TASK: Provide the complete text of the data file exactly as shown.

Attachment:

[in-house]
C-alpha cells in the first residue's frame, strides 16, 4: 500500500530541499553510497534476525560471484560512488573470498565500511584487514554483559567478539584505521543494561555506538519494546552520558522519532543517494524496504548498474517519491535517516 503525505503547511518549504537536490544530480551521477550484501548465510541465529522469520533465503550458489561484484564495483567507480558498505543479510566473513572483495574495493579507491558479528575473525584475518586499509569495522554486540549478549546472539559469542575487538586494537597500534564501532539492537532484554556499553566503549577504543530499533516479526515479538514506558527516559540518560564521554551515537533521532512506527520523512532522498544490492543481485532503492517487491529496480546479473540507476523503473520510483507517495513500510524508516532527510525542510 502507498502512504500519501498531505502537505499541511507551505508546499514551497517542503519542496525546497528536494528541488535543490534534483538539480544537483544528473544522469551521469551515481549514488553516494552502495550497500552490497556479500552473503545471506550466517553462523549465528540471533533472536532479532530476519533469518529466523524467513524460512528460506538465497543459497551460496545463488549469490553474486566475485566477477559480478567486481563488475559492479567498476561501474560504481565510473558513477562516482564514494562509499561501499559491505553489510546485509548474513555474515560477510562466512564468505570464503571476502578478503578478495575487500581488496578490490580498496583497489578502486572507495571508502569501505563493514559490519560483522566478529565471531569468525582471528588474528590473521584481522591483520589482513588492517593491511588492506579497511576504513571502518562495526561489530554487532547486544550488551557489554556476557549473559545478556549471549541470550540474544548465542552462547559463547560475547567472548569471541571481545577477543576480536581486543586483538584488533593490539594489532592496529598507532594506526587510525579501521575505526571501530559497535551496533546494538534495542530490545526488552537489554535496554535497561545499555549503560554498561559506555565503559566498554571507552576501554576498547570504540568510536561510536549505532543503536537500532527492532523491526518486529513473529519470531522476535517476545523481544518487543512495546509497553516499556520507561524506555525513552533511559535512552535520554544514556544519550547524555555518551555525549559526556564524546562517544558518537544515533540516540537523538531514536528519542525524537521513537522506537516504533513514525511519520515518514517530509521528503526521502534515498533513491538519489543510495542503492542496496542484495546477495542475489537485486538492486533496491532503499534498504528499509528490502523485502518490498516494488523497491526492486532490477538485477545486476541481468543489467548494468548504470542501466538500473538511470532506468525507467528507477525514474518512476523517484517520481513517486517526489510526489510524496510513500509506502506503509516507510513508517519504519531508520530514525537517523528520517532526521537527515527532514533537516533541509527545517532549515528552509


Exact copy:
[in-house]
C-alpha cells in the first residue's frame, strides 16, 4: 500500500530541499553510497534476525560471484560512488573470498565500511584487514554483559567478539584505521543494561555506538519494546552520558522519532543517494524496504548498474517519491535517516 503525505503547511518549504537536490544530480551521477550484501548465510541465529522469520533465503550458489561484484564495483567507480558498505543479510566473513572483495574495493579507491558479528575473525584475518586499509569495522554486540549478549546472539559469542575487538586494537597500534564501532539492537532484554556499553566503549577504543530499533516479526515479538514506558527516559540518560564521554551515537533521532512506527520523512532522498544490492543481485532503492517487491529496480546479473540507476523503473520510483507517495513500510524508516532527510525542510 502507498502512504500519501498531505502537505499541511507551505508546499514551497517542503519542496525546497528536494528541488535543490534534483538539480544537483544528473544522469551521469551515481549514488553516494552502495550497500552490497556479500552473503545471506550466517553462523549465528540471533533472536532479532530476519533469518529466523524467513524460512528460506538465497543459497551460496545463488549469490553474486566475485566477477559480478567486481563488475559492479567498476561501474560504481565510473558513477562516482564514494562509499561501499559491505553489510546485509548474513555474515560477510562466512564468505570464503571476502578478503578478495575487500581488496578490490580498496583497489578502486572507495571508502569501505563493514559490519560483522566478529565471531569468525582471528588474528590473521584481522591483520589482513588492517593491511588492506579497511576504513571502518562495526561489530554487532547486544550488551557489554556476557549473559545478556549471549541470550540474544548465542552462547559463547560475547567472548569471541571481545577477543576480536581486543586483538584488533593490539594489532592496529598507532594506526587510525579501521575505526571501530559497535551496533546494538534495542530490545526488552537489554535496554535497561545499555549503560554498561559506555565503559566498554571507552576501554576498547570504540568510536561510536549505532543503536537500532527492532523491526518486529513473529519470531522476535517476545523481544518487543512495546509497553516499556520507561524506555525513552533511559535512552535520554544514556544519550547524555555518551555525549559526556564524546562517544558518537544515533540516540537523538531514536528519542525524537521513537522506537516504533513514525511519520515518514517530509521528503526521502534515498533513491538519489543510495542503492542496496542484495546477495542475489537485486538492486533496491532503499534498504528499509528490502523485502518490498516494488523497491526492486532490477538485477545486476541481468543489467548494468548504470542501466538500473538511470532506468525507467528507477525514474518512476523517484517520481513517486517526489510526489510524496510513500509506502506503509516507510513508517519504519531508520530514525537517523528520517532526521537527515527532514533537516533541509527545517532549515528552509